Destroy All Movies!!!! chronicles punk on the big screen
Hollywood has been fascinated with the idea of punk rockers since the word was originally coined in the '70s. It's a rare case that they get it right, and it's even more amazing that nobody has devoted any significant time looking at the ways Hollywood has destroyed, showcased, revered and misrepresented punks throughout the years. That's all about to change with the release of Destroy All Movies!!!!, a book that attempts to tackle nearly every film with a punk in it, from 8MM to Valley Girl.
Hollywood is probably the most likely to misrepresent any culture, but their casting of punks as Neolithic, abusive, drug addicts with candy-colored hair and an inexplicable amount of chains is far too amusing to turn away from. Editors Zack Carlson and Bryan Connolly seem to have noticed this trend, and their commentary about each of these films borders on hilarious at several points.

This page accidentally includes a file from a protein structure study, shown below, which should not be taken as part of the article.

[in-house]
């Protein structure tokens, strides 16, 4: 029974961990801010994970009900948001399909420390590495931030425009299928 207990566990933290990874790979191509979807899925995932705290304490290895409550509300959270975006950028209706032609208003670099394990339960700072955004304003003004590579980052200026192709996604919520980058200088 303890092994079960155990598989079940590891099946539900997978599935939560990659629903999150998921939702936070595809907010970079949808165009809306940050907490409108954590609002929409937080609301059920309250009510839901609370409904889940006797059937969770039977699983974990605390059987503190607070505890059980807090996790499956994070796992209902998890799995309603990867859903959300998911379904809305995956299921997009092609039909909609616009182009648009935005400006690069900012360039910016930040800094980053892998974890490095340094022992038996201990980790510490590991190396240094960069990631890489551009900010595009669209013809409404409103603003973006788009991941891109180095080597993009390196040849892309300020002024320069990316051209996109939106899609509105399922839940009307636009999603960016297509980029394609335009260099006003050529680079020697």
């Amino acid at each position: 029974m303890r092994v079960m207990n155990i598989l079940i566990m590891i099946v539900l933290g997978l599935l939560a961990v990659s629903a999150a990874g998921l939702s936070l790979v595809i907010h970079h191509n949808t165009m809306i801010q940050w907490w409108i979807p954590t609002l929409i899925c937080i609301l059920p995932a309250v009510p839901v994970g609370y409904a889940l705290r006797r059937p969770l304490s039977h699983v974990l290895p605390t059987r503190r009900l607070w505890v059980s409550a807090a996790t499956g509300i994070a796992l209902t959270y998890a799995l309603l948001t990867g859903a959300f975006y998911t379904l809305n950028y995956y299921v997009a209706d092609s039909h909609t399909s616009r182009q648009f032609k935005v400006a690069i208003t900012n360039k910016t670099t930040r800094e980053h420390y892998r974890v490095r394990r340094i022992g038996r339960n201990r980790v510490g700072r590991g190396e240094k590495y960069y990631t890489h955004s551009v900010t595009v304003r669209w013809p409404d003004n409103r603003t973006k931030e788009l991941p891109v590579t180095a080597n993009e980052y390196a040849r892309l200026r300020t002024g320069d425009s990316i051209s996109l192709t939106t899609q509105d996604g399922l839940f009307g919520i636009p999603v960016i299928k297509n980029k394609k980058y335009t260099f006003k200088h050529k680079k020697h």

It's not just about punks, though, the whole book is a bit tongue-in-cheek with lines like, "Adrian Lyne is the most enthusiastic proponent of boring white people to ever shoot a single frame of film" (from 9 1/2 Weeks ). It takes nearly every punk movie scene imaginable to task. For instance, did you remember that Cannibal Corpse was in Ace Ventura: Pet Detective?
Probably not, seeing as that movie isn't usually appreciated by anyone outside of middle school. Either way, that's just a taste of over 1,100 films the authors take on. It catalogs and lists nearly every single appearance of a punk in a film, regardless of how insignificant it is. Hell, they even tally up mohawks and new-wavers.
On top of the movie guide is a collection of interviews with punk rockers and filmmakers alike, from Ian Mackaye to Penelope Spheeris. And just in case you need street-cred, Richard Hell provides the foreword. In the end, you get both a compendium of thoughtful ruminations on punk culture and a hilarious collection of movie missteps (Punk on a bus from Star Trek IV being one of our all-time favorites).
Check out a 24-page preview of the book.